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Demand for food ministries rises with grocery prices

Churches across the U.S. serving more hungry neighbors, leaders report.

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MINNEAPOLIS — As volunteers prepared to hand out milk, produce, canned goods and meat, cars lined up outside the Minneapolis Central Church of Christ.

More than an hour before the church’s weekly food distribution, vehicles stretched down a neighborhood street — an indication of the extreme need the congregation serves.

“My fellowship hall is a Walmart now,” said Russell A. Pointer Sr., senior minister and elder.


Related: Church food pantries respond to increased need amid migrant surge


Minneapolis Central launched its food ministry during the COVID-19 pandemic and fed hungry neighbors after violence following George Floyd’s May 2020 murder destroyed nearby stores.

Four years later, the number of needy families relying on the ministry has more than doubled, averaging between 325 and 375 per week, church leaders said.

“People now have to choose between paying rent or getting something to eat,” said Mariea Overton, a social worker and the food ministry’s deputy director. “So I think that the growth … of the need for food has a lot to do with the economy.”

Volunteers organize sackfuls of food for distribution at the Minneapolis Central Church of Christ.

Volunteers organize sackfuls of food for distribution at the Minneapolis Central Church of Christ.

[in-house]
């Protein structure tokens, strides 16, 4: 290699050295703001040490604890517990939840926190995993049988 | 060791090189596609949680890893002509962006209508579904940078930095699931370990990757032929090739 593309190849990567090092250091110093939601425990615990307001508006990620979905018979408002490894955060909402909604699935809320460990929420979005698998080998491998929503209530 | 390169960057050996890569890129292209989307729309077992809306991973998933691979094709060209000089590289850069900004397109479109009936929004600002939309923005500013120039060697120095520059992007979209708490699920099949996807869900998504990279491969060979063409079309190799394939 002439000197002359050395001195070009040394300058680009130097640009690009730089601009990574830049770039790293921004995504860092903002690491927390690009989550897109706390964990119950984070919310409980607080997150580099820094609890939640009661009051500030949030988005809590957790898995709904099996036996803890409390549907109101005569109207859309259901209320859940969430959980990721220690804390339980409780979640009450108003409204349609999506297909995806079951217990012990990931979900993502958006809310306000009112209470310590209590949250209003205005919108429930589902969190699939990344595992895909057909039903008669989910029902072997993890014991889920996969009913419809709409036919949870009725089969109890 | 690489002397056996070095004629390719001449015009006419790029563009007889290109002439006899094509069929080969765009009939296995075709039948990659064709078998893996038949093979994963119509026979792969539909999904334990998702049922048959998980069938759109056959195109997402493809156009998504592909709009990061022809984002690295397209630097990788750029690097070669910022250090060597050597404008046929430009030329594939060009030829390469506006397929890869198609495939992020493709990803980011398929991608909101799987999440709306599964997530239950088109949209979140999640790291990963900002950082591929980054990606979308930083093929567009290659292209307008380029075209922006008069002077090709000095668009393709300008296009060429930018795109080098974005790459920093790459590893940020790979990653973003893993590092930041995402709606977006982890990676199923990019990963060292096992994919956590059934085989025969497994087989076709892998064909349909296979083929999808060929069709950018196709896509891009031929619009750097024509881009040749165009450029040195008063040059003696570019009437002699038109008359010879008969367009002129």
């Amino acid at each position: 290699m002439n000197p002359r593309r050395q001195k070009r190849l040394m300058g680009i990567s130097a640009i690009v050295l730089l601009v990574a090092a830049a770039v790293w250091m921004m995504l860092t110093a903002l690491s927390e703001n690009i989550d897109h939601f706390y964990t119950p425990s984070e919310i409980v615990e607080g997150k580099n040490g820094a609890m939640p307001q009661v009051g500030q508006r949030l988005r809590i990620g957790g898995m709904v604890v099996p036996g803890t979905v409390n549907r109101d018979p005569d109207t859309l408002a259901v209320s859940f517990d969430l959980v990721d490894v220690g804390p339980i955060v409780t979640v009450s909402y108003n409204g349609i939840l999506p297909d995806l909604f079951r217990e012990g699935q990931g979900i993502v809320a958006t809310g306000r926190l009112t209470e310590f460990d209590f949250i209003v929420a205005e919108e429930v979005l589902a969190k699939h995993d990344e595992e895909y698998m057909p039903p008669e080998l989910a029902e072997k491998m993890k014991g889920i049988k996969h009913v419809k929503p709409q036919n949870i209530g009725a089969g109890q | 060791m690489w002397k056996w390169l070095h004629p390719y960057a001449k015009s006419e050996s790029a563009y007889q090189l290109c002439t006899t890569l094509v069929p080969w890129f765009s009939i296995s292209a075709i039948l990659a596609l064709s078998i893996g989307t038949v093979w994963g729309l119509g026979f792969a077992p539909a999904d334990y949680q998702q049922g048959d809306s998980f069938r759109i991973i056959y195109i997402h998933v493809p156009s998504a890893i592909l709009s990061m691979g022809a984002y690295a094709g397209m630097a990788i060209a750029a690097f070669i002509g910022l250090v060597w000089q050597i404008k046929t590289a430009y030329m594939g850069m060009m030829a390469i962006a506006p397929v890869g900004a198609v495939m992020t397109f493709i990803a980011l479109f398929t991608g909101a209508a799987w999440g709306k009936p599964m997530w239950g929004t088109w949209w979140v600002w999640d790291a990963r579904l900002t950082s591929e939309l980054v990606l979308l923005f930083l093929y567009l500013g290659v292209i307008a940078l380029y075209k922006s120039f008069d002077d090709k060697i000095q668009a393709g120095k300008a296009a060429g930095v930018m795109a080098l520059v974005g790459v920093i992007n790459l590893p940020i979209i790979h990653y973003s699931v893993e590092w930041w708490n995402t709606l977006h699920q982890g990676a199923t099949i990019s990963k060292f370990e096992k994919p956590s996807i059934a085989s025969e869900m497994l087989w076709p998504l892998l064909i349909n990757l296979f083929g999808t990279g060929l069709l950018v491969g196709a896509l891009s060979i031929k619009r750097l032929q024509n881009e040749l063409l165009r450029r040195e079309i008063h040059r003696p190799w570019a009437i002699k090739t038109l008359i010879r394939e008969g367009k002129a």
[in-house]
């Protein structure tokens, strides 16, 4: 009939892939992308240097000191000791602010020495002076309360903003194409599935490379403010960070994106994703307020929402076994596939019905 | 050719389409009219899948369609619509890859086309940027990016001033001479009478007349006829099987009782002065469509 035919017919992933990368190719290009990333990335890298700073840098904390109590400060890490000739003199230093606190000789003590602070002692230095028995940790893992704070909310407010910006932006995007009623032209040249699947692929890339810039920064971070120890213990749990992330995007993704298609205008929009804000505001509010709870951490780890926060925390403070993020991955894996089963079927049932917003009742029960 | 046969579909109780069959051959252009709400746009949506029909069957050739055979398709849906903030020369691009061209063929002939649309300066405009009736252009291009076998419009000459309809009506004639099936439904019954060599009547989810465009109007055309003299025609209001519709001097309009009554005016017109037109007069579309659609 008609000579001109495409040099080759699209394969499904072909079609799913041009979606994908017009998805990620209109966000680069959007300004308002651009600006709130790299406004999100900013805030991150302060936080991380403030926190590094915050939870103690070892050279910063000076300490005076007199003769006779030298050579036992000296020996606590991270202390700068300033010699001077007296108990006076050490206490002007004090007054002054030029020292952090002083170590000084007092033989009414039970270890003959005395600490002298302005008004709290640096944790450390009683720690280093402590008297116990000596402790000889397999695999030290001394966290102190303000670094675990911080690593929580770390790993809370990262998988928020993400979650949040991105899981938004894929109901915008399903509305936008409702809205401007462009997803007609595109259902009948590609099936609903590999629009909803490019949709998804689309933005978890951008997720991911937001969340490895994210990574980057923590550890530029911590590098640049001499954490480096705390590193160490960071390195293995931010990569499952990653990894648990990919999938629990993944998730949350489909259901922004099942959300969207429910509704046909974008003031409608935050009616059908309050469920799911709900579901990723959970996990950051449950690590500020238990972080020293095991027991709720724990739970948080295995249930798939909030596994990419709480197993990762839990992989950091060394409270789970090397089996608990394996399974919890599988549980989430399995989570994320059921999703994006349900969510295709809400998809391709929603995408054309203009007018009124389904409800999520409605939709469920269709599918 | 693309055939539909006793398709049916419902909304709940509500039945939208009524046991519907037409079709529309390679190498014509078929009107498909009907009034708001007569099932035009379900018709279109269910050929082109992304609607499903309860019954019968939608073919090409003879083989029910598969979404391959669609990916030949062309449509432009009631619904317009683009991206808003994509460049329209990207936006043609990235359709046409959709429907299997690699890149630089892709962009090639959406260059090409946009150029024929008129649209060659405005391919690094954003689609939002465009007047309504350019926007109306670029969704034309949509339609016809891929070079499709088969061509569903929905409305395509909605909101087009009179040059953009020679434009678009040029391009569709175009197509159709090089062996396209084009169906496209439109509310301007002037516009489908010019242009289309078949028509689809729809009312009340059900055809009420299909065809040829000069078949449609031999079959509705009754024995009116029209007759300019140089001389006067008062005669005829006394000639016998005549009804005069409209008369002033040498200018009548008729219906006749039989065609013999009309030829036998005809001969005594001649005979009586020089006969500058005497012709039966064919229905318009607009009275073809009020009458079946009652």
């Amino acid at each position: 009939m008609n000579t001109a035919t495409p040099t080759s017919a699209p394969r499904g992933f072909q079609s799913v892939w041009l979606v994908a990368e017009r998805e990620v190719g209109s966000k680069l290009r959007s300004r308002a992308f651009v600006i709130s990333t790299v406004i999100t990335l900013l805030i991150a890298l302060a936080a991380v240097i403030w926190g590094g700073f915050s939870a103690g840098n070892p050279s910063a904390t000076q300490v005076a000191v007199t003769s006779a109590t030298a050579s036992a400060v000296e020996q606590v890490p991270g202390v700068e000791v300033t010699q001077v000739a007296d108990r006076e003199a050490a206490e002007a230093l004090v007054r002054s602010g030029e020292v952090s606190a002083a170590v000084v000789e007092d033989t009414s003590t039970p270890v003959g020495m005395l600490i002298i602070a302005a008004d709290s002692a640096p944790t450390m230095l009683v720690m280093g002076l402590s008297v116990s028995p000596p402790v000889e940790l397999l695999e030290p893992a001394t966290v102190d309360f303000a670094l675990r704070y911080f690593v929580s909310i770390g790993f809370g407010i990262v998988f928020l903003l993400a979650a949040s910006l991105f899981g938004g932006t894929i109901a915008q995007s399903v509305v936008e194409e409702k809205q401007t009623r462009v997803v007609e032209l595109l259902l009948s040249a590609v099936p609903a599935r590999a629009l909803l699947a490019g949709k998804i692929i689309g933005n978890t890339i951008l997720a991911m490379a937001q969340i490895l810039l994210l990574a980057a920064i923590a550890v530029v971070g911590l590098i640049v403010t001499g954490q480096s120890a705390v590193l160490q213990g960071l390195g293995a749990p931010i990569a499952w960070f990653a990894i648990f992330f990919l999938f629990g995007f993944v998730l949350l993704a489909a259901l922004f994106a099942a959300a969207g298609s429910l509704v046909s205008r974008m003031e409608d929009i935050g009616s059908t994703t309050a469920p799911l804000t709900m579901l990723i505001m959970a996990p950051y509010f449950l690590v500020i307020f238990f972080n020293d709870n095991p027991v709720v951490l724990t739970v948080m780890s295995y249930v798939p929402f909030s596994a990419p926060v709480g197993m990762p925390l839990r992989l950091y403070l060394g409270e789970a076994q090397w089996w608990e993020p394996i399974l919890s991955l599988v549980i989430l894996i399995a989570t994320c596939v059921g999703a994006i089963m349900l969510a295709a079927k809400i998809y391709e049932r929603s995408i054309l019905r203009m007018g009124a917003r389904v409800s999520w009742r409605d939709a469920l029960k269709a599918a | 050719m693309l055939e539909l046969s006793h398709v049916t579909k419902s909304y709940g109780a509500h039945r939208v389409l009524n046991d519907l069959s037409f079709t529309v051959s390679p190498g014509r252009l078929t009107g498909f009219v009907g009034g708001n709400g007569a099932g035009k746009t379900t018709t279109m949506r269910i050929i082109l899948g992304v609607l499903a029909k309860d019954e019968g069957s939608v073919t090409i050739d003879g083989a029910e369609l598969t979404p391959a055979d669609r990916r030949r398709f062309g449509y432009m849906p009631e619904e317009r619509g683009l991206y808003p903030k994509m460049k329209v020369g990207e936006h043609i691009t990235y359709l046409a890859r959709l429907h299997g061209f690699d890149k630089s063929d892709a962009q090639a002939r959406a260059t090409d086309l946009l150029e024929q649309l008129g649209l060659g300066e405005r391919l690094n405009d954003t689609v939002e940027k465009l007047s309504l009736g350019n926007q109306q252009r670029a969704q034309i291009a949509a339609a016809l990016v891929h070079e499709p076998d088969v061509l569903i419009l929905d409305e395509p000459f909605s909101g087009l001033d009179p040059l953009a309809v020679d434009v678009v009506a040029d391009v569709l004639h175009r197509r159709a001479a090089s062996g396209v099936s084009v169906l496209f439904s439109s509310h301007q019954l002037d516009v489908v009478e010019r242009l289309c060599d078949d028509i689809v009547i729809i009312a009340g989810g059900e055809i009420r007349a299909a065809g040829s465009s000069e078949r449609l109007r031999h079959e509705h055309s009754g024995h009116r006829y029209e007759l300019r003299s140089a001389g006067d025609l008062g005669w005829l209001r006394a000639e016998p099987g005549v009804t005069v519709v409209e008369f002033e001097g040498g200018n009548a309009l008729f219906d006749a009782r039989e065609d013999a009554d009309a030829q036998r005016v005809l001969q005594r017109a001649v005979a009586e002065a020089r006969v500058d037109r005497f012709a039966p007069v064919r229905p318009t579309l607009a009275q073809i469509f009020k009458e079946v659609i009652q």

With grocery prices high and pandemic-era benefit programs ended, many Churches of Christ across the nation report increased demand for food benevolence.

“With inflation and the cost of living here in Hawaii, it’s still expensive,” said Ruth Byrne, who started the food bank at the Pearl Harbor Church of Christ in Honolulu about 15 years ago. “When they have children, they’ll choose between rent and electric or water bills, and there’s nothing left. So that’s where the food pantry comes in.”

Jay Plank, elder and administrative minister for the RiverWalk Church of Christ in Wichita, Kan., said, “We’ve seen a huge increase in both the number of clients served as well as the cost of food.”

Becky Almanza, food pantry director for the Highland Church of Christ in Abilene, Texas, has noticed a similar trend.

“We are seeing and serving more of the working poor versus the no-income to low-income clients we served prior to COVID,” Almanza said. “Most clients are being affected by a crisis — loss of job, hospital stay, big car repair — and have to decide which bills to pay.”

Diapers and other baby supplies cover a table outside the Minneapolis Church of Christ.